April 30, 2011

Books: Take Me Away to Italy

Take Me Away Saturday

For those of you unfamiliar with Take Me Away Saturday: I started it because I love books that take place in different cultures and are about different cultures. Take Me Away is a way to share with other readers books that can transport them into another culture. Each week I feature a different country or culture (ex. Cherokee, Jewish, etc. that do not have a specific country per se) and list some books that can transport you there. (Note: ex. not necessarily books by a German or an Australian, but books set in Germany or Australia.) I try to provide a variety of fiction genres as well as nonfiction selections.

There is a list of both countries and cultures visited in past Take Me Away posts at the bottom of this post. Check them out and discover some good books to read and recommend some, too!

This week we are visiting the European country of Italy, the country I most want to visit:


The Merchant of Venice by William Shakespeare
Antonio, the merchant of Venice, owes a large debt to Shylock, the moneylender. Worse, Antonio faces death if he fails to repay the money. When his merchant ships are lost at sea, Antonio's wealth is lost along with them, and Shylock demands a pound of Antonio's flesh to satisfy the unpaid debt. Antonio pleads his case in a court of law, where he is brilliantly defended by Portia, the clever young wife of his dear friend Bassanio.

A Farewell to Arms by Ernest Hemingway
The best American novel to emerge from World War I, A Farewell to Arms is the unforgettable story of an American ambulance driver on the Italian front and his passion for a beautiful English nurse.


A Thousand Days in Venice by Marlena de Blasi
Venice is almost synonymous with romance, and in this charming account de Blasi spares no detail in telling us how she fell under its spell. A journalist, restaurant critic, and food consultant, de Blasi left her home, her grown children, and her job as a chef in St. Louis to marry Fernando, a Venetian she barely knew. In defiance of the cynics who think true love in middle age is crazy, her marriage flourished, as these two strangers made a life together. Food comforted the newlyweds when their conflicting cultures almost divided them, and in the end marital harmony reigns. Is this book a romance, a food guide, or an exhortation for us to come to Venice and experience the magic? Ultimately, it is all three, and there is even an appendix that includes recipes for dishes described in the text.

It Happened in Italy: Untold Stories of How the People of Italy Defied the Horrors of the Holocaust by Elizabeth Bettina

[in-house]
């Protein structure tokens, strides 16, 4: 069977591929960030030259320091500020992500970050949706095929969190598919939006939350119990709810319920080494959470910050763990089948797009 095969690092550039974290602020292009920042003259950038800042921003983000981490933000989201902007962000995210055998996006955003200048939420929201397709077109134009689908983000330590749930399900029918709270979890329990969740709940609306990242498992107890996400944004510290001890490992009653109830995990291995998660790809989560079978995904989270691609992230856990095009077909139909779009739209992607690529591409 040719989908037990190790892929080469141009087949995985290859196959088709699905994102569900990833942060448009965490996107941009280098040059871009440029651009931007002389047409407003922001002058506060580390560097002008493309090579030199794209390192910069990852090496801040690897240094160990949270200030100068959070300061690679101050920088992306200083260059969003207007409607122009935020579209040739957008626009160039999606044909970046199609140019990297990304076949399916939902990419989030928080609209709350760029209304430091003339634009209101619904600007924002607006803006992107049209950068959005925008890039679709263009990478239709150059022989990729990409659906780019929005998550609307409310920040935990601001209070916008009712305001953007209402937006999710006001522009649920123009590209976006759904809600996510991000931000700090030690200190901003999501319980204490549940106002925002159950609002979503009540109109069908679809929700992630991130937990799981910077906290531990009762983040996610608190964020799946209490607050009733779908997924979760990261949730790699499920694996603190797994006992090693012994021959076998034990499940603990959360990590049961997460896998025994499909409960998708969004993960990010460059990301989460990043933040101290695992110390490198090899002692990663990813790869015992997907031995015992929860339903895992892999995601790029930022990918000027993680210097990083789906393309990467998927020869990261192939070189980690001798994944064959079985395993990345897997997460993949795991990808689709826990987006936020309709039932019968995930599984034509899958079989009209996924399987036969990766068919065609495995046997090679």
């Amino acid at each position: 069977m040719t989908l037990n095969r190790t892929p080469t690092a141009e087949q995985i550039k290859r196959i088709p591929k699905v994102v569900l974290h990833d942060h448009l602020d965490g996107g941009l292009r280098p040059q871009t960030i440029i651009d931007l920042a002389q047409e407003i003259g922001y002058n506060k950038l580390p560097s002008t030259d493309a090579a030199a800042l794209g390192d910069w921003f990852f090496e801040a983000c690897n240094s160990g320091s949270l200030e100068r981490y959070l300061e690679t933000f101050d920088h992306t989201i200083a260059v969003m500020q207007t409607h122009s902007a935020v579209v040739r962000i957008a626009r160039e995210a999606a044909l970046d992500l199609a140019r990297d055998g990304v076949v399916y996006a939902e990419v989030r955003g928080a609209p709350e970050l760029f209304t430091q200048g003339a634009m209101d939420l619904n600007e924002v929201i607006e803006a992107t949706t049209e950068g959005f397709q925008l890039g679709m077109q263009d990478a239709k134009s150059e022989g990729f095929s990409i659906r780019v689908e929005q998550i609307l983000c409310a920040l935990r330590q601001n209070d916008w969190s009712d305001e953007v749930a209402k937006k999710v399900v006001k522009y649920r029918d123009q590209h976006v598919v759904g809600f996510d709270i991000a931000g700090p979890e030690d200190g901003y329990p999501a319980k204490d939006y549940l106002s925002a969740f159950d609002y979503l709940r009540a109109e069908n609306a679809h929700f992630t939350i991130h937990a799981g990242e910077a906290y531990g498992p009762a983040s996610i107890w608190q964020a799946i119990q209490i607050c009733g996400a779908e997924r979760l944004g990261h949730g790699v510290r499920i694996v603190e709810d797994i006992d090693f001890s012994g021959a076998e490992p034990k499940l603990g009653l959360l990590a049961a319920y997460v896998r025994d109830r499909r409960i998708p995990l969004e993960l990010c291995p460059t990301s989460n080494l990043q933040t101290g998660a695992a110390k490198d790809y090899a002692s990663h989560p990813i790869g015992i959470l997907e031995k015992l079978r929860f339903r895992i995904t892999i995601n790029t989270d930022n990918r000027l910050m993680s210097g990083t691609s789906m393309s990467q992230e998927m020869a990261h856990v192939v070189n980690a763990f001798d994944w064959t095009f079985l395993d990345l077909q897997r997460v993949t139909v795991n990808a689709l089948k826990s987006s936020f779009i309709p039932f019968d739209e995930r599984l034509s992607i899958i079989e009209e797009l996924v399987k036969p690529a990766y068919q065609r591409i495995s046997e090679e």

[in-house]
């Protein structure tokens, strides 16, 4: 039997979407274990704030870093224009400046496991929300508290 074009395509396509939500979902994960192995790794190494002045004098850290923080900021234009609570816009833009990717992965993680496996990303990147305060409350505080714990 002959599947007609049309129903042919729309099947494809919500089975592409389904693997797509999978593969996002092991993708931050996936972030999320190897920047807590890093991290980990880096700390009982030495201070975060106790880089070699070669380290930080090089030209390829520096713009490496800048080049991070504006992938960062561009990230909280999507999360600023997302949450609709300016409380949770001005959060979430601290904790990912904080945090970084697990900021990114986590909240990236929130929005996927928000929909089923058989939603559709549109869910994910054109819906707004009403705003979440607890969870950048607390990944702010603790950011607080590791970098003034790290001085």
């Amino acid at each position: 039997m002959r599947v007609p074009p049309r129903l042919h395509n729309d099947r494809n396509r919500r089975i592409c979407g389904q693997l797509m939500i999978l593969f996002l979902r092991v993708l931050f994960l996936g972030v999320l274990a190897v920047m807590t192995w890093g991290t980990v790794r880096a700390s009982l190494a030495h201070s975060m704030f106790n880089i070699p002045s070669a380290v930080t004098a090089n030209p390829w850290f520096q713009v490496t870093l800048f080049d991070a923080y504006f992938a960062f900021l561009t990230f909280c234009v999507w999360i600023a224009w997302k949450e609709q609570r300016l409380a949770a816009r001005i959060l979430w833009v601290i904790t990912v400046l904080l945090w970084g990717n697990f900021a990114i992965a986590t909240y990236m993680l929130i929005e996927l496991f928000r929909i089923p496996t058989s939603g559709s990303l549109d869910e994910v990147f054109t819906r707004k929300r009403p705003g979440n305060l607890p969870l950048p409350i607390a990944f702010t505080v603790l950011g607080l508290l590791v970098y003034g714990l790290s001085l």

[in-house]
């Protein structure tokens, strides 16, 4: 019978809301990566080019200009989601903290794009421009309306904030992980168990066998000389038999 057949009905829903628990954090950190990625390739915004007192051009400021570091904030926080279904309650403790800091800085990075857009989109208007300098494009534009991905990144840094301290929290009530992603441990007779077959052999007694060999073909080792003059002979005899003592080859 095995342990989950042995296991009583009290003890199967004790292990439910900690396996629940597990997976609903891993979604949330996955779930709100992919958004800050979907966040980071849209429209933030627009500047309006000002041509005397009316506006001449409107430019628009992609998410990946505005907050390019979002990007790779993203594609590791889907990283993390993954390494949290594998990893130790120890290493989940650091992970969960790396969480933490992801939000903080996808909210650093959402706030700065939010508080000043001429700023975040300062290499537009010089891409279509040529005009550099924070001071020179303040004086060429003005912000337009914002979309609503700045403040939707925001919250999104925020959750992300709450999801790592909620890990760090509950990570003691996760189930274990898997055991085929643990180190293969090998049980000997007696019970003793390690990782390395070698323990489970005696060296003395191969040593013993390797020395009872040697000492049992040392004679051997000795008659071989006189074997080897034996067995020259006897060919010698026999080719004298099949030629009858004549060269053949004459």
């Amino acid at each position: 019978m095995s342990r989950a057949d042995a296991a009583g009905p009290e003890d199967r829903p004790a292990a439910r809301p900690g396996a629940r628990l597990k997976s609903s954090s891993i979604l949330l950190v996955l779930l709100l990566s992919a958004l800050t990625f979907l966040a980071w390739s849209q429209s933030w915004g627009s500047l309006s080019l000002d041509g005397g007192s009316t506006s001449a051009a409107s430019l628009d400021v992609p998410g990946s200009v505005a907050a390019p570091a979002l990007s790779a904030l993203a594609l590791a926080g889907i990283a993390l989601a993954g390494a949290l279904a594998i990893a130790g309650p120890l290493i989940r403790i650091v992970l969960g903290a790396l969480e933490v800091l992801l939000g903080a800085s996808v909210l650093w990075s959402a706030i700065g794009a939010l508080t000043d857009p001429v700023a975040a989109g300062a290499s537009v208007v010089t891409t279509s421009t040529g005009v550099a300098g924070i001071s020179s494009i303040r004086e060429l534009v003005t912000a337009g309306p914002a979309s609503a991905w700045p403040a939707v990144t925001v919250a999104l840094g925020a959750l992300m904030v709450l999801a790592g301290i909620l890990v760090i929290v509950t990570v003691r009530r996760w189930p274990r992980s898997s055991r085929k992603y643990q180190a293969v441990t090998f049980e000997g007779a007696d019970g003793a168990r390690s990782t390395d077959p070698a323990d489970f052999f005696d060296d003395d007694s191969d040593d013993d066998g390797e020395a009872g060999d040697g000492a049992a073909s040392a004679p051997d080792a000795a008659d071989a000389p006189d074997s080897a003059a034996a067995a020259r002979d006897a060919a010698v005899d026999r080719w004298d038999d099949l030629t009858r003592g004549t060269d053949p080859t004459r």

Take a journey with Elizabeth Bettina as she discovers-much to her surprise-that her grandparent's small village, nestled in the heart of southern Italy, housed an internment camp for Jews during the Holocaust, and that it was far from the only one. Follow her discovery of survivors and their stories of gratitude to Italy and its people. Explore the little known details of how members of the Catholic church assisted and helped shelter Jews in Italy during World War II.

The City of Falling Angels by John Berendt
Berendt reads his own nonfiction exploration of the seamy side of Venice with an insider's hushed tones, chronicling the life and times of the city's movers and shakers like a naughty child sharing an overheard secret. Following up his similar study of Savannah in Midnight in the Garden of Good and Evil, Berendt has cobbled together a series of entertaining tales of the legendary canal city, ranging from the squabbles of Venetian fund-raisers to the fire in the Venice Opera House. Like a cocktail-party raconteur with a particularly juicy story to tell, Berendt twists his listeners' ears with his book's seamless stringof Venice-themed misbehavior and decadence. Only occasionally overemoting, Berendt mostly maintains the proper tone of high-society gossip delivered succinctly. Berendt's intimate voice helps to tie together the disparate strands of his sometimes-sprawling book.


The Monster of Florence by Douglas Preston
Douglas Preston fulfilled a lifelong dream when he moved with his family to a villa in Florence. Upon meeting celebrated journalist Mario Spezi, Preston was stunned to learn that the olive grove next to his home had been the scene of a horrific double murder committed by one of the most infamous figures in Italian history. A serial killer who ritually murdered fourteen young lovers, he has never been caught. He is known as the Monster of Florence. Fascinated by the tale, Preston began to work with Spezi on the case. Here is the true story of their search to uncover and confront the man they believe is the Monster. In an ironic twist of fate that echoes the dark traditions of the city's bloody history, Preston and Spezi themselves became targets of a bizarre police investigation. With the gripping suspense of Preston's bestselling novels, THE MONSTER OF FLORENCE tells a remarkable and harrowing chronicle of murder, mutilation, suicide, and vengeance-with Preston and Spezi caught in the middle.


Essentials of Classic Italian Cooking by Marcella Hazan
Perhaps more than any other person, Marcella Hazan is responsible for bringing Italian cuisine into the homes of American cooks. We're not talking spaghetti and meatballs here--Hazan's cuisine consists of polenta, risotto, squid braised with tomatoes and white wine, sautéed swiss chard with olive oil and garlic.... Twenty years ago, when Hazan first exploded into the American consciousness with The Classic Italian Cook Book and More Classic Italian Cooking, such recipes were revolutionary. With time, however, these classic dishes have become much-beloved family favorites. Now a new generation is ready to be introduced to Marcella Hazan's way with food, and in Essentials of Italian Cooking Hazan combines her two earlier works into one update and expanded volume. In addition to the delicious collection of recipes, this book serves as a basic manual for cooks of every skill level. Recipes have been revised to reduce fat content, and a whole new chapter full of fundamental information about herbs, spices, and cheeses used in Italian kitchens--as well as details on how to select specific ingredients--has been added.

One Hundred & One Beautiful Small Towns of Italy by Paolo Lazzarin